A visual model is a scientific tool to describe elements in our existence that, amongst other things, are too small or too big for us to see. Scientists use these models to show the vastness of our galaxy and to portray the microscopic virus. With the occurrence of the current global pandemic, it is important to remember two things. First, queer people have been dealing with death in the form of disease for the last fifty years, so this is not a new concept for us: having less sexual partners is replaced with social distancing, condoms are replaced with face masks, AZT is replaced with hydroxychloroquine. The only difference is the victims in our current crises are not being demonized for contracting the virus.
Secondly, it is possible to contextualize the larger problems of society through visual cues, thus making it important for artists to bridge the gap between what humanity experiences and the feelings those experiences provoke. Artists are in the business of making models: windows into the soul of society that put into context the human condition. It is an aim to coalesce our shared reality through the lens of a single individual, the artist, and their experience, perspective, and opinions.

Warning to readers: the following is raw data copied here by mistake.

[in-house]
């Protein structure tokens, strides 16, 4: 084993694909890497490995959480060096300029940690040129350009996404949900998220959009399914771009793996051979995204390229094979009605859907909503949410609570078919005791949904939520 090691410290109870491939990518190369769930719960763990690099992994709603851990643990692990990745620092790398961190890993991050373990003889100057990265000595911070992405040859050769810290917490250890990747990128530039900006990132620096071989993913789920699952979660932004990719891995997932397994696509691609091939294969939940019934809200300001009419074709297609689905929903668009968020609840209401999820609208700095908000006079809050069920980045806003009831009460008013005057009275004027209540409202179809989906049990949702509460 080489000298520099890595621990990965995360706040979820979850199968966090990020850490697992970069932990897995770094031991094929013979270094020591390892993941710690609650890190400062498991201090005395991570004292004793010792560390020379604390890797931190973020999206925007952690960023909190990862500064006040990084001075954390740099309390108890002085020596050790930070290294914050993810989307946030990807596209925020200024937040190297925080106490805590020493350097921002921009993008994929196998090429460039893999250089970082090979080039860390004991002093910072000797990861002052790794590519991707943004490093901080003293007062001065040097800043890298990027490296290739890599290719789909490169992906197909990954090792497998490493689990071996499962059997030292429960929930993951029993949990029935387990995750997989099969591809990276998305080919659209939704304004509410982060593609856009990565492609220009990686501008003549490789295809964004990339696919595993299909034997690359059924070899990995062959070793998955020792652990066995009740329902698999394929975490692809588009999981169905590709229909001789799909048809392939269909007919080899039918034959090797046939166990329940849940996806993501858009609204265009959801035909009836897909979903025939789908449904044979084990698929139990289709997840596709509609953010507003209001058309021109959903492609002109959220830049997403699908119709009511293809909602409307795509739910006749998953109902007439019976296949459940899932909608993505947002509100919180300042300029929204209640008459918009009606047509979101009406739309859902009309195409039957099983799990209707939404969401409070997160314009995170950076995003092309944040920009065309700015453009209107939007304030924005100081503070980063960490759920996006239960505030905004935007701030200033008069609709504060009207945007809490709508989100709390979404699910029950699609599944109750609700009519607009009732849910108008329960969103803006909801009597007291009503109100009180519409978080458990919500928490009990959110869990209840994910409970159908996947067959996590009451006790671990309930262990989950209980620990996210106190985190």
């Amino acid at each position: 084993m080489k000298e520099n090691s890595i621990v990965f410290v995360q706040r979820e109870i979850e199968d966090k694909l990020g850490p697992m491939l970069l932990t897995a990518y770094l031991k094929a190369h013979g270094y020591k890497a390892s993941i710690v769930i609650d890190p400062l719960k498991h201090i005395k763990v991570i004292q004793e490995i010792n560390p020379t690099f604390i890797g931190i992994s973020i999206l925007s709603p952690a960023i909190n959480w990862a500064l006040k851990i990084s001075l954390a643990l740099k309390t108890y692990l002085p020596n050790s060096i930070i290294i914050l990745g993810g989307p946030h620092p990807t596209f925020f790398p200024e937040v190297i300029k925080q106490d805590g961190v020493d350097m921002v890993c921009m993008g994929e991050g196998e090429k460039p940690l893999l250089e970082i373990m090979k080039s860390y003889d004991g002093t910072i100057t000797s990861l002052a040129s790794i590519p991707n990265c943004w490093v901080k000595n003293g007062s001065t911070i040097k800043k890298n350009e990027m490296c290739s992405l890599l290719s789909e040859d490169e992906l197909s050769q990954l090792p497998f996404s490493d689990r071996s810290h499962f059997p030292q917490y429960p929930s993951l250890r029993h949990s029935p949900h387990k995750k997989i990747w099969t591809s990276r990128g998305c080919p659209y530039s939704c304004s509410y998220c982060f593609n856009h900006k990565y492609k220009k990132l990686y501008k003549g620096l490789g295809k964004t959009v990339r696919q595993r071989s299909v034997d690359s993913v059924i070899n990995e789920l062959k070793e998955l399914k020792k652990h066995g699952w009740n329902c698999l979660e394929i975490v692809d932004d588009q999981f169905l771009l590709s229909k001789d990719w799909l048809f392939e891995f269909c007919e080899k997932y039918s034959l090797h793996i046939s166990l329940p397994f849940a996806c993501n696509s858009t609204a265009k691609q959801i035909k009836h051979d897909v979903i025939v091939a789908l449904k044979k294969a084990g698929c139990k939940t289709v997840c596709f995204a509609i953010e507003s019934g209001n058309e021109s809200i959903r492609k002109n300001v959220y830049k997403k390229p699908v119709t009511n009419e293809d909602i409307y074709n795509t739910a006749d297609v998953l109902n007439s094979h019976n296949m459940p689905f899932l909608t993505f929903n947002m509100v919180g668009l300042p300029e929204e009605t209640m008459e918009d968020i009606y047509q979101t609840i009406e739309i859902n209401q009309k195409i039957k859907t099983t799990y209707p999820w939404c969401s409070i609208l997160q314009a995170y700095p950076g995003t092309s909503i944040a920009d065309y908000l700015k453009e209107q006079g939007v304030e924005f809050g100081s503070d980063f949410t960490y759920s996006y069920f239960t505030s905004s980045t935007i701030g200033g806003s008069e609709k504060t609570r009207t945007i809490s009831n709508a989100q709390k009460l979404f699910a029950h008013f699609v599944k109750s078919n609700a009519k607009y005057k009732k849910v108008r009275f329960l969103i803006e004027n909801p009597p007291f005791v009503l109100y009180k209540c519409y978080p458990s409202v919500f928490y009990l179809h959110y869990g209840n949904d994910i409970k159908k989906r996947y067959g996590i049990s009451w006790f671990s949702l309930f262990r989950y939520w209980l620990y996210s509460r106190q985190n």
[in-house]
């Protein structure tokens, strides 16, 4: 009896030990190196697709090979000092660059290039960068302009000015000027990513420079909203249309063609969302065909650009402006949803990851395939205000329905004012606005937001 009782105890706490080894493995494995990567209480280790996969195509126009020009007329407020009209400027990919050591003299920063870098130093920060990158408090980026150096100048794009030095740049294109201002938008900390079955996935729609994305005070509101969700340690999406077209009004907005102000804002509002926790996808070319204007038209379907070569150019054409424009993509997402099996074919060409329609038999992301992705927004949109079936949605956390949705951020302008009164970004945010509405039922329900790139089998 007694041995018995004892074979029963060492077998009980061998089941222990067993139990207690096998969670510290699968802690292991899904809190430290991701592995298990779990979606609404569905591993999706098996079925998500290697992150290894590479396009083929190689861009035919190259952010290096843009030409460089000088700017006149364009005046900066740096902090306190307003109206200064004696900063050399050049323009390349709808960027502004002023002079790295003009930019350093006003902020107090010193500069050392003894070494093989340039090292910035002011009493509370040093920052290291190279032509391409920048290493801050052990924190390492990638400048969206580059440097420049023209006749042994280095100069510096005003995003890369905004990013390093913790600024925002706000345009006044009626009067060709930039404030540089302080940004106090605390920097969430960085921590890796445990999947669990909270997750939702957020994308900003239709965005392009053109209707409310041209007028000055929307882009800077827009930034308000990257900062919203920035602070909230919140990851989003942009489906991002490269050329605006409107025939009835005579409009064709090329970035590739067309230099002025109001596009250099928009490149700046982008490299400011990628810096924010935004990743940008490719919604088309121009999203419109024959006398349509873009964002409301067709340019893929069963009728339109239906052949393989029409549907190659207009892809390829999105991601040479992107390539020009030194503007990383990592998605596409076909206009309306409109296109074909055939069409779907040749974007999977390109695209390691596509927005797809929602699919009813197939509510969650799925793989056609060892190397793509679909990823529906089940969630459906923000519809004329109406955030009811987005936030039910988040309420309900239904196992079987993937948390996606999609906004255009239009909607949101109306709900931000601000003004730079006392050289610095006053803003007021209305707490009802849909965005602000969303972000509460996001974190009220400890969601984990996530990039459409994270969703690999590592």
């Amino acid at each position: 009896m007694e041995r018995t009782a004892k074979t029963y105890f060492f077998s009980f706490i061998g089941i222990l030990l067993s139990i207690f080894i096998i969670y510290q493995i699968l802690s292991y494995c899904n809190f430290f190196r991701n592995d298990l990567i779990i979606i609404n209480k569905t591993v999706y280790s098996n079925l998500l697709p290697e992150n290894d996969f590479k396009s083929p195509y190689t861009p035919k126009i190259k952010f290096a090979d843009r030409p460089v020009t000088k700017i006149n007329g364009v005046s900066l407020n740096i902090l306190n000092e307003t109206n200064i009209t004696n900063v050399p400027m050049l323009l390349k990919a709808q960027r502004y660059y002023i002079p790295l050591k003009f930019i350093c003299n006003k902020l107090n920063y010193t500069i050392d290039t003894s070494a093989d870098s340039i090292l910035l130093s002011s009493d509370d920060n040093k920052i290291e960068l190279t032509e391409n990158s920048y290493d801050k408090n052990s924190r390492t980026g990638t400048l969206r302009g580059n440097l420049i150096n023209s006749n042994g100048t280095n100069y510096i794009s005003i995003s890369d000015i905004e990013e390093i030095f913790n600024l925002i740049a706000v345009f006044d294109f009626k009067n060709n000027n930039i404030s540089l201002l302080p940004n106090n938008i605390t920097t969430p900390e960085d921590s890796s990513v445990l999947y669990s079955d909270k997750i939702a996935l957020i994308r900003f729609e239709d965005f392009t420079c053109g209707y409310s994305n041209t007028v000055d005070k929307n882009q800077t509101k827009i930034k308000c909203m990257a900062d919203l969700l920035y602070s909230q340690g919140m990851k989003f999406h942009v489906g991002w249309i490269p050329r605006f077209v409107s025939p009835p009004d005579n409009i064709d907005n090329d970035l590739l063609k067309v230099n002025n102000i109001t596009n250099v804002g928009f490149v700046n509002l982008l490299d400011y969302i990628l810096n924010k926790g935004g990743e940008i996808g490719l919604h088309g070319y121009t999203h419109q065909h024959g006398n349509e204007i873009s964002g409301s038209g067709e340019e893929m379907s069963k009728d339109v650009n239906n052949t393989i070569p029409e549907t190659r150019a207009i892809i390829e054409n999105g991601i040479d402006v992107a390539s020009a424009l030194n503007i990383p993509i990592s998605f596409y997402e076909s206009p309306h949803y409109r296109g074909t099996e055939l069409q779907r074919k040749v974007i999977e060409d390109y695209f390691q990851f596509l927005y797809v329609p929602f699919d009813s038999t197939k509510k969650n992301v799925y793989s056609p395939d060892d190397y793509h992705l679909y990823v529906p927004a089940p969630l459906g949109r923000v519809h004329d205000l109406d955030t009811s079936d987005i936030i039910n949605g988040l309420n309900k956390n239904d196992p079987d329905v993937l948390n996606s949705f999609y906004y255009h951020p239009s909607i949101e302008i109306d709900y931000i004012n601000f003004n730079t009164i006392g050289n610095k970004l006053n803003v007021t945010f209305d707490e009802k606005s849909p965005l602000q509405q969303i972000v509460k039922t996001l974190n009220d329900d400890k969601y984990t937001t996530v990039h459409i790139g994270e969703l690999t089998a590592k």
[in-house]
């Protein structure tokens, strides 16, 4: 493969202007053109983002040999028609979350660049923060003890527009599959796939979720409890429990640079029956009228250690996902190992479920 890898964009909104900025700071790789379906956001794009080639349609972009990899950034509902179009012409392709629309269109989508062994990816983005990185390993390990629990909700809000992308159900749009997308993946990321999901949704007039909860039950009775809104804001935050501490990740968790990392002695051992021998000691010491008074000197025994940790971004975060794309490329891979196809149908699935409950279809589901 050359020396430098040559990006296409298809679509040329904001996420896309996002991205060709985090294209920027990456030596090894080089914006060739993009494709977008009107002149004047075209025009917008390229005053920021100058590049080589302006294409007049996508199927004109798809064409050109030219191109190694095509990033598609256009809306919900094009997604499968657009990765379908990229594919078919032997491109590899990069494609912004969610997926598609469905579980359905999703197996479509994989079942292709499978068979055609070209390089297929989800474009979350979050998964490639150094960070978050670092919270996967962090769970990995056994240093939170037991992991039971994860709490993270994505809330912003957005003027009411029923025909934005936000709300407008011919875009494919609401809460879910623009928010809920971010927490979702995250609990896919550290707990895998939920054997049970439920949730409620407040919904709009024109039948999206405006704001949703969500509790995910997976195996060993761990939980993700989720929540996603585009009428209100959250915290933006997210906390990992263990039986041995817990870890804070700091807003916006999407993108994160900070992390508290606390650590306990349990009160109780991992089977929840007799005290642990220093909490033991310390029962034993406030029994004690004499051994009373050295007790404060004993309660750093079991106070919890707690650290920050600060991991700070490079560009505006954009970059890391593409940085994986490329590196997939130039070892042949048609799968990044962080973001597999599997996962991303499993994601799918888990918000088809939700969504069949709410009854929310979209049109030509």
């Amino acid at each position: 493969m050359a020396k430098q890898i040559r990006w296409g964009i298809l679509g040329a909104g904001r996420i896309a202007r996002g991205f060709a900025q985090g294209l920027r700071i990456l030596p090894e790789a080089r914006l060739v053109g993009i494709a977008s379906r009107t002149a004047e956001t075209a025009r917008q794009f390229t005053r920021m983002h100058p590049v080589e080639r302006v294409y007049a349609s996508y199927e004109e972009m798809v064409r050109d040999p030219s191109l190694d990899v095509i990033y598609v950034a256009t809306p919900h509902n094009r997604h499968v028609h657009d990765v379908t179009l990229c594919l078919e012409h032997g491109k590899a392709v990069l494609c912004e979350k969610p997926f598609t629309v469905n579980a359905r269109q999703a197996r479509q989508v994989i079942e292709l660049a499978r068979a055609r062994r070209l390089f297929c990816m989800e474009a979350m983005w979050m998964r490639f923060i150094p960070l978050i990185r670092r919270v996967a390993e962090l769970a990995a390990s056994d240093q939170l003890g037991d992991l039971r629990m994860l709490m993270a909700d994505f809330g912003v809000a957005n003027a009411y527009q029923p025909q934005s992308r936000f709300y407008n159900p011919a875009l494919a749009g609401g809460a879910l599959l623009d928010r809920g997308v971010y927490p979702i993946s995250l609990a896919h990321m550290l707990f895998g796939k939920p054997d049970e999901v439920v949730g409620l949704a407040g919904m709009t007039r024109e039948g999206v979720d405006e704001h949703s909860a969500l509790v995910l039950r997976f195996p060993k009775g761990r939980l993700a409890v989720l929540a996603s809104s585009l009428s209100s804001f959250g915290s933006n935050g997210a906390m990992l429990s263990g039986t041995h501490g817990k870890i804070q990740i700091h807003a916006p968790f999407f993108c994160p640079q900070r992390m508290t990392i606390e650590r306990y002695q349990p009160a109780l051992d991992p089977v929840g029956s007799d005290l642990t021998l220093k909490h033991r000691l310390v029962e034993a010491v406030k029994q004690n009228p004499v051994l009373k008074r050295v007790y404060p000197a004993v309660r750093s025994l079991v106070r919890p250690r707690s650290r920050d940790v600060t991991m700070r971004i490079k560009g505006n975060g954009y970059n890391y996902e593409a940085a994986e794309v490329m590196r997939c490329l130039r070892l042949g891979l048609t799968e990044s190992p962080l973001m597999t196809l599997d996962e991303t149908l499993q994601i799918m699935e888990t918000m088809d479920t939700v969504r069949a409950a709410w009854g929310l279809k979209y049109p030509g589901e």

These mixed media drawings, done with acryla-gouache, pencil, colored pencil, and ink, work to not only identify a collective human anxiety when dealing with issues larger than ourselves, but to reclaim the virus for the queer community. Gay men, lesbians, and the trans community have historically been forced to deal with discrimination, violence, and disease for years, so it is important for me to share, as a gay man, my coping mechanisms in dealing with the broader world. Problems that, represented by the model, are sometimes too big for us to see, but when broken down into their base nature, become more manageable for us to handle.